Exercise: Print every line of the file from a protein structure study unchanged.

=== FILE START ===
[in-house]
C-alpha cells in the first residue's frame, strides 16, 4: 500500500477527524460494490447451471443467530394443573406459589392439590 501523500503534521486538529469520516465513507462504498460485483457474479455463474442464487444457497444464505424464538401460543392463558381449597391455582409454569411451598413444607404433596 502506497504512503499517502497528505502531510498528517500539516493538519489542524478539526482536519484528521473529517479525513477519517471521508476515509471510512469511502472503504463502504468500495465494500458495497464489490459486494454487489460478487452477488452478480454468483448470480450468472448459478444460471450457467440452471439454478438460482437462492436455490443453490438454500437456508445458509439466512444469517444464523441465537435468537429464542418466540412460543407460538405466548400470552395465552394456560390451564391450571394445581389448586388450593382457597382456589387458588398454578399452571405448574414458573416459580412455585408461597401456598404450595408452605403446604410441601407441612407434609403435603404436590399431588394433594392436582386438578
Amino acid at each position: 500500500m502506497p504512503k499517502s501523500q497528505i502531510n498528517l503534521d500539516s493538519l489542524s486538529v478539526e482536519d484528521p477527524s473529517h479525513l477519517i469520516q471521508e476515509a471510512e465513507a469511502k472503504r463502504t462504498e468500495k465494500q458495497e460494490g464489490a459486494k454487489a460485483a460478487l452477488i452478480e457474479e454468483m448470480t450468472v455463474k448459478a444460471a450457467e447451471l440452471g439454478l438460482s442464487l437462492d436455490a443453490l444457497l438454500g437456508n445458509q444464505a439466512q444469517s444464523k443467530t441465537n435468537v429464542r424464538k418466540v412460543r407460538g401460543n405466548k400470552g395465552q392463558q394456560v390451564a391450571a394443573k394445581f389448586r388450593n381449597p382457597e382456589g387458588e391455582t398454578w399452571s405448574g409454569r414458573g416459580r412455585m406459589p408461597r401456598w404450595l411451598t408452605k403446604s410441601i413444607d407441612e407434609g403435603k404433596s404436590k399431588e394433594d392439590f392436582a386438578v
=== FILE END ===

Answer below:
[in-house]
C-alpha cells in the first residue's frame, strides 16, 4: 500500500477527524460494490447451471443467530394443573406459589392439590 501523500503534521486538529469520516465513507462504498460485483457474479455463474442464487444457497444464505424464538401460543392463558381449597391455582409454569411451598413444607404433596 502506497504512503499517502497528505502531510498528517500539516493538519489542524478539526482536519484528521473529517479525513477519517471521508476515509471510512469511502472503504463502504468500495465494500458495497464489490459486494454487489460478487452477488452478480454468483448470480450468472448459478444460471450457467440452471439454478438460482437462492436455490443453490438454500437456508445458509439466512444469517444464523441465537435468537429464542418466540412460543407460538405466548400470552395465552394456560390451564391450571394445581389448586388450593382457597382456589387458588398454578399452571405448574414458573416459580412455585408461597401456598404450595408452605403446604410441601407441612407434609403435603404436590399431588394433594392436582386438578
Amino acid at each position: 500500500m502506497p504512503k499517502s501523500q497528505i502531510n498528517l503534521d500539516s493538519l489542524s486538529v478539526e482536519d484528521p477527524s473529517h479525513l477519517i469520516q471521508e476515509a471510512e465513507a469511502k472503504r463502504t462504498e468500495k465494500q458495497e460494490g464489490a459486494k454487489a460485483a460478487l452477488i452478480e457474479e454468483m448470480t450468472v455463474k448459478a444460471a450457467e447451471l440452471g439454478l438460482s442464487l437462492d436455490a443453490l444457497l438454500g437456508n445458509q444464505a439466512q444469517s444464523k443467530t441465537n435468537v429464542r424464538k418466540v412460543r407460538g401460543n405466548k400470552g395465552q392463558q394456560v390451564a391450571a394443573k394445581f389448586r388450593n381449597p382457597e382456589g387458588e391455582t398454578w399452571s405448574g409454569r414458573g416459580r412455585m406459589p408461597r401456598w404450595l411451598t408452605k403446604s410441601i413444607d407441612e407434609g403435603k404433596s404436590k399431588e394433594d392439590f392436582a386438578v